Actual 0.6m, Expected 2.4m, Previous 4.1m 

Release Explanation: This is the DOE (Department of Energy) Crude Oil Inventory, EIA (Energy Information Administration) Weekly Oil Inventory. It measures changes in crude oil production, refinery inputs and utilization, production by product; current inventory level of crude and related products as well as an estimate of how many days of supply is currently available. Increasing or decreasing inventory figures leads to an adjustment of price action that in time will spread throughout the economy. 

Currently, it is estimated that for every one percent of GDP growth, oil consumption increases by one quarter to one third of a percent, so oil inventories must be able to increase along with the economy or another gasoline shortage may occur. It is also worth noting that at an average price of $75.00 a barrel, the U.S. spends one billion dollars a day on crude.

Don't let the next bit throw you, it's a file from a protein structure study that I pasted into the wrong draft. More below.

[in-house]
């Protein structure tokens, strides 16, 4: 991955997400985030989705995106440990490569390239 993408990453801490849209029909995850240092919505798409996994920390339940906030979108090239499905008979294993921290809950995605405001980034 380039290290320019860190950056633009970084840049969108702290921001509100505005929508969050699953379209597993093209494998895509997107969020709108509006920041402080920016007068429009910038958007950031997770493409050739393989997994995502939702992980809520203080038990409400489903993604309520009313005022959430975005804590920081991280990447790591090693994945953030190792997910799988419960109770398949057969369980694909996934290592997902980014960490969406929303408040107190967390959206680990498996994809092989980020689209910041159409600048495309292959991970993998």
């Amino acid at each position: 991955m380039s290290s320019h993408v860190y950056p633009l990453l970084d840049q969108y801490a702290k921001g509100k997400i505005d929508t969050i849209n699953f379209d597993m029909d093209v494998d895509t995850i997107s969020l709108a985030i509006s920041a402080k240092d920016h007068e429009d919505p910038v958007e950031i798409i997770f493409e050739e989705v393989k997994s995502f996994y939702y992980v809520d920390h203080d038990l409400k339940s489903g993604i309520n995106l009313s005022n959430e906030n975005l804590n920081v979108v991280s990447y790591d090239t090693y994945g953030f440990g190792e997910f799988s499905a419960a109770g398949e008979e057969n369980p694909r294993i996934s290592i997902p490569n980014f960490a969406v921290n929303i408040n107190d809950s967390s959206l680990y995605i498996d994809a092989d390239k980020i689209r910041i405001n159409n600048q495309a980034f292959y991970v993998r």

Crude oil price is on the same level as interest rates when it comes to its impact on the economy. It affects every release. The product is responsible for much of our trade deficit; it is used throughout the product/service cycle, and also has a significant impact on consumer spending as well as inflation. The initial affect on the U.S. dollar tends to be the inverse of oil prices. For example, higher oil price leads the greenback lower since it suggests higher trade deficits and a possible decrease on consumer spending.  However, the real impact of oil prices (and inventory levels) is felt farther down the road as prices influence headline and core inflation.



Forex Technical Reaction: Oil futures rose after the report; the 30 minute chart looks to have found support at $54.00. Stocks are on a roller coaster ride after the ADP employment report came in better than expected. The dollar is holding ground against the majors.